Pendant nos deux premières semaines au CMR, mes membres d’escadrille et moi ont menés des vies assez relaxes. Tout a changé le moment que nous étions devenus membres de POPA, surtout les temps accordés: 2 minutes pour changer de vêtements d’éducation physique en combats. 5 minutes pour préparer une chambre pour une inspection. La durée d’une chanson pour se lever, faire son lit parfait, se rasée, aller au toilette, se changer en combats, ainsi que d’avoir une chambre complète prête pour l’inspection. Ce n’était pas jusqu’à ce que nous nous somme faites poussés à notre limite sous un tel montant de stress que nous avons tous découvert quelque chose en notre intérieur. Quelque chose qui surpassait no vies frivoleuses et sans-soucis d’auparavant. POPA est véritablement en train de nous changer. Nous laissons nos vies ordinaires et normales dans le passé; le voyage pour devenir de véritables Soldats Canadiens, fiers et féroces, est commencé avec POPA et pour la majorité de nous, ce voyage ne finira jamais.

25937 – Michael Lachance – Escadron 6, ROMÉO Flight

Written by sameo416

September 20, 2010 at 3:48 pm

Posted in Uncategorized

Legal versus medical causation

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Causation: Legal vs. Scientific Perspectives or How to tell if A caused B…

A medical specialist says that it is “possible, but not probable” that an accident caused a particular injury: does this meet the threshold for the legal but-for test or the material contribution test, greater than de minimus? Workers’ Compensation cases often turn on the legal interpretation of medical evidence, so it is interesting to consider if medicine and the law speak the same language.

Physicians are trained to use the scientific method when offering opinion about causal relationships. Science asks for a very high level of probability before concluding a causal relationship might exist. Science usually assesses relationship based on a two sigma level of confidence (we can discuss this over coffee if you’re a fan of statistics). For a normally distributed population, this means that you can say with confidence that 95% of data points will fall inside a given range. When calculating ballistics, the military drops test bombs until there are enough data points to say, with 95% confidence, where a given bomb would hit. A bomb landing outside the “normal” range, one of the 5%, would be considered, “possible, but not probable.”

The two-sigma level is a very high standard, which likely even far surpasses the criminal test of beyond a reasonable doubt (some have set that limit at about 0.70 to 0.74, although some would say there can be no number assigned to the legal question… “Proof beyond a reasonable doubt is a quantum without a number.”) However, there is risk in making such comparisons, for the legal and the scientific tests for causation are based on entirely different sets of assumptions. A straight numerical comparison, 51% versus 95%, for example, will miss those critical differences.

Consider a person who has a blood test with an abnormal result that might be the result of a work accident. If this was a hearing, would you consider that abnormal result to be proof of an injury: but for the accident or beyond a de minimus level? “Normal” for blood tests is established to a two-sigma level by science: 95% of the population’s blood test result will fall within the “normal” range.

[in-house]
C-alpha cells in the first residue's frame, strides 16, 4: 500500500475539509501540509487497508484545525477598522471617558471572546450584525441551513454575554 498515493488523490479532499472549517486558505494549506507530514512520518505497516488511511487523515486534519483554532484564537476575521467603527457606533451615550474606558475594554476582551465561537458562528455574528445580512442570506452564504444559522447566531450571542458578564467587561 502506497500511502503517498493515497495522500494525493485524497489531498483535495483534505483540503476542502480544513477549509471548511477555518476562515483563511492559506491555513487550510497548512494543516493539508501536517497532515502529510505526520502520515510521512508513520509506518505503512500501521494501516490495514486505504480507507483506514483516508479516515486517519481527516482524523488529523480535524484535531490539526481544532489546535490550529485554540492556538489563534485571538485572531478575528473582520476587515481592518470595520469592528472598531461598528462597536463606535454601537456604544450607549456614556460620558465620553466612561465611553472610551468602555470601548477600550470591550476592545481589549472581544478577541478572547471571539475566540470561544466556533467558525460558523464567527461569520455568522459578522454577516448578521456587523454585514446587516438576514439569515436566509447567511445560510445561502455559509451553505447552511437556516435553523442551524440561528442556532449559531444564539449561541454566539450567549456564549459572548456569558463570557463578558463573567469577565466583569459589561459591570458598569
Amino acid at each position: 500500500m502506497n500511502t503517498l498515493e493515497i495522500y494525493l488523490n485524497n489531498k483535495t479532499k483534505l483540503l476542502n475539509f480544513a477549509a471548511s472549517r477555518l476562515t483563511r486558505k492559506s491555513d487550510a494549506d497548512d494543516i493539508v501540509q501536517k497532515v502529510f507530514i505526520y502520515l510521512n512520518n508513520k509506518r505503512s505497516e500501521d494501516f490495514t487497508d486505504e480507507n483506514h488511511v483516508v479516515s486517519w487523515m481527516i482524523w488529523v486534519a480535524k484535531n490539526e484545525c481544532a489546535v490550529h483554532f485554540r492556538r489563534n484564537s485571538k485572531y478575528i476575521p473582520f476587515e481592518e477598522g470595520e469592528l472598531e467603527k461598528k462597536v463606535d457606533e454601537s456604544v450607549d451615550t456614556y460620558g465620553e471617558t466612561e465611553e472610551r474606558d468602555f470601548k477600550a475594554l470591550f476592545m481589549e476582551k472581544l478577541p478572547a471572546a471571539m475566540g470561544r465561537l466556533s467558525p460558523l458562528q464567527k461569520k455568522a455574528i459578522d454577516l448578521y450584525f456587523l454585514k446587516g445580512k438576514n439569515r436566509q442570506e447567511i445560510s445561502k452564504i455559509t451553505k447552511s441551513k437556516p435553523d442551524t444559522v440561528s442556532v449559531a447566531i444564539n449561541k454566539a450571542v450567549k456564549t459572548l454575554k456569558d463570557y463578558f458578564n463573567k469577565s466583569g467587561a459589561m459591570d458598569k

However, “normal” excludes about 5% of the population who have blood chemistry normally outside that of 95% of the population (who, we might say, are normally abnormal). If you ask a physician about that blood test, she would say that a healthy value outside the “normal” range is “possible, but not probable.”

A decision-maker needs to be aware of the difference between the two approaches to causation when weighing medical opinion. The medical professional offering the opinion is not thinking (or at least, should not be thinking) about writing to satisfy the legal test, but rather the scientific standard. “Possible, but not probable” may suffice to meet a legal test, depending on the fact picture in play, the legal test being applied, and the totality of the evidence.

A recent case, Libby Wallace 2010 ABQB 368, at paragraph 86-87, stated this distinction with respect to medical panel findings, “…while it is the medical panel’s function to decide the medical issues, it is the appeal body’s function to apply the law to determine whether an injury was caused by a compensable work accident…Questions about causation raise some medical issues that are within the purview of a medical panel, but there is a distinction between scientific and legal findings. This distinction exists both in common law (see Laferrier v. Lawson, [1991] 1 S.C.R. 541 at para. 156) and in workers compensation case law. At law, causation need not be determined with precision, but must meet the appropriate burden of proof…On the other hand, scientific analysis of causation seeks a far higher degree of certainty to establish causation.”

When a physician states something is “possible, but not probable” they do so with that scientific standard in mind, and not the legal test. “Probable”, for a scientist, indicates certainty at a 95% level of confidence; “possible” means something less.

To summarize the differences between the legal and scientific approaches to causation:
– science deals with population-based analysis (general)
– the law is concerned with the individual case (particular)
– science deals with probabilities (the uncertainty of the truth)
– the law is concerned with a single event or group of events (the absolute certainty of the truth)
– science does not seek finality, but is an ongoing quest for new understanding; all theories are tentative
– the law seeks finality (there is no res judicata or collateral estoppel in science, climate change advocates apart)
– science’s goal is to create abstracted models of reality based on empirical evidence (what is)
– law’s goal is more tentative, seeking truth sometimes based on incomplete or inferred evidence, assessed collectively (what ought to be)

Written by sameo416

September 15, 2010 at 3:25 pm

Posted in Uncategorized